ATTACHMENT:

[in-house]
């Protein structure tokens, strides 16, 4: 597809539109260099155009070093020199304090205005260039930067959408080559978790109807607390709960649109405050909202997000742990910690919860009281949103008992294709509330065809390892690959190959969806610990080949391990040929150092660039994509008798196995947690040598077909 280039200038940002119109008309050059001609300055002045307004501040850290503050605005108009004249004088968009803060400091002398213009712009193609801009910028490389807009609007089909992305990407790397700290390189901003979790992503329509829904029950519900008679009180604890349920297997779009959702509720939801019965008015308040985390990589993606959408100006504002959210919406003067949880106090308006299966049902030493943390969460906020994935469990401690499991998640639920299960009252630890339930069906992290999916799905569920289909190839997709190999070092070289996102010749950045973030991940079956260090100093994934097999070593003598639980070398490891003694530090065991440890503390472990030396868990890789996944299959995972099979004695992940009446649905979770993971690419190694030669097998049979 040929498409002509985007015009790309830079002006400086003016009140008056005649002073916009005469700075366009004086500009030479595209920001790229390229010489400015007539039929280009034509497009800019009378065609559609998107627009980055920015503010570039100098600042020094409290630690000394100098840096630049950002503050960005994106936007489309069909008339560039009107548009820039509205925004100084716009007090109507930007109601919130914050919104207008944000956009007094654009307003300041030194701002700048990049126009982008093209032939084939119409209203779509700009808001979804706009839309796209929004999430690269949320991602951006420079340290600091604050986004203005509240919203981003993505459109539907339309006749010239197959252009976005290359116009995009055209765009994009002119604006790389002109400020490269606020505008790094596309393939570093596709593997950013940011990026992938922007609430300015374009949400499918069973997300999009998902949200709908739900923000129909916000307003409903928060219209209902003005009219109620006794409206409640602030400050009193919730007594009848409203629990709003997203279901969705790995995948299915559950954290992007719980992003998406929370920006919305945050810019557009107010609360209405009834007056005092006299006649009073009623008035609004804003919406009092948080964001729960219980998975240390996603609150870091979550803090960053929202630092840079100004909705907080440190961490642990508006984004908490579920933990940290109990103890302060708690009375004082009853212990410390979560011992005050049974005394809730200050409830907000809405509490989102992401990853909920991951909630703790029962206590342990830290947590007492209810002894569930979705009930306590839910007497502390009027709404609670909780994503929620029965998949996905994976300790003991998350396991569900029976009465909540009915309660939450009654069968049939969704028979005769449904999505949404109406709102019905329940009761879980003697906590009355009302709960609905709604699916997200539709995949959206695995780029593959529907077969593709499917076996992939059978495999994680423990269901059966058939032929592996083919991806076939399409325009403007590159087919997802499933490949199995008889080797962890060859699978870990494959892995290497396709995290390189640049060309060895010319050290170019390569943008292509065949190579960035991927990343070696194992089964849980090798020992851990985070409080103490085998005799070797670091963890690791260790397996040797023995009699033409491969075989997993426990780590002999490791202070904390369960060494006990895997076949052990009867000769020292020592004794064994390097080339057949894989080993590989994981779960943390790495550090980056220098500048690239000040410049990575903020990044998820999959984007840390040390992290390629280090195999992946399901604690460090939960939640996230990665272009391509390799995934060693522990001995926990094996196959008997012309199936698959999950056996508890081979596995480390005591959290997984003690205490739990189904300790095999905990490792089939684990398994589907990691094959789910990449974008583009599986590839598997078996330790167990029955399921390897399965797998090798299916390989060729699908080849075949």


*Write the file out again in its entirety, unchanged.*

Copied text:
[in-house]
């Protein structure tokens, strides 16, 4: 597809539109260099155009070093020199304090205005260039930067959408080559978790109807607390709960649109405050909202997000742990910690919860009281949103008992294709509330065809390892690959190959969806610990080949391990040929150092660039994509008798196995947690040598077909 280039200038940002119109008309050059001609300055002045307004501040850290503050605005108009004249004088968009803060400091002398213009712009193609801009910028490389807009609007089909992305990407790397700290390189901003979790992503329509829904029950519900008679009180604890349920297997779009959702509720939801019965008015308040985390990589993606959408100006504002959210919406003067949880106090308006299966049902030493943390969460906020994935469990401690499991998640639920299960009252630890339930069906992290999916799905569920289909190839997709190999070092070289996102010749950045973030991940079956260090100093994934097999070593003598639980070398490891003694530090065991440890503390472990030396868990890789996944299959995972099979004695992940009446649905979770993971690419190694030669097998049979 040929498409002509985007015009790309830079002006400086003016009140008056005649002073916009005469700075366009004086500009030479595209920001790229390229010489400015007539039929280009034509497009800019009378065609559609998107627009980055920015503010570039100098600042020094409290630690000394100098840096630049950002503050960005994106936007489309069909008339560039009107548009820039509205925004100084716009007090109507930007109601919130914050919104207008944000956009007094654009307003300041030194701002700048990049126009982008093209032939084939119409209203779509700009808001979804706009839309796209929004999430690269949320991602951006420079340290600091604050986004203005509240919203981003993505459109539907339309006749010239197959252009976005290359116009995009055209765009994009002119604006790389002109400020490269606020505008790094596309393939570093596709593997950013940011990026992938922007609430300015374009949400499918069973997300999009998902949200709908739900923000129909916000307003409903928060219209209902003005009219109620006794409206409640602030400050009193919730007594009848409203629990709003997203279901969705790995995948299915559950954290992007719980992003998406929370920006919305945050810019557009107010609360209405009834007056005092006299006649009073009623008035609004804003919406009092948080964001729960219980998975240390996603609150870091979550803090960053929202630092840079100004909705907080440190961490642990508006984004908490579920933990940290109990103890302060708690009375004082009853212990410390979560011992005050049974005394809730200050409830907000809405509490989102992401990853909920991951909630703790029962206590342990830290947590007492209810002894569930979705009930306590839910007497502390009027709404609670909780994503929620029965998949996905994976300790003991998350396991569900029976009465909540009915309660939450009654069968049939969704028979005769449904999505949404109406709102019905329940009761879980003697906590009355009302709960609905709604699916997200539709995949959206695995780029593959529907077969593709499917076996992939059978495999994680423990269901059966058939032929592996083919991806076939399409325009403007590159087919997802499933490949199995008889080797962890060859699978870990494959892995290497396709995290390189640049060309060895010319050290170019390569943008292509065949190579960035991927990343070696194992089964849980090798020992851990985070409080103490085998005799070797670091963890690791260790397996040797023995009699033409491969075989997993426990780590002999490791202070904390369960060494006990895997076949052990009867000769020292020592004794064994390097080339057949894989080993590989994981779960943390790495550090980056220098500048690239000040410049990575903020990044998820999959984007840390040390992290390629280090195999992946399901604690460090939960939640996230990665272009391509390799995934060693522990001995926990094996196959008997012309199936698959999950056996508890081979596995480390005591959290997984003690205490739990189904300790095999905990490792089939684990398994589907990691094959789910990449974008583009599986590839598997078996330790167990029955399921390897399965797998090798299916390989060729699908080849075949």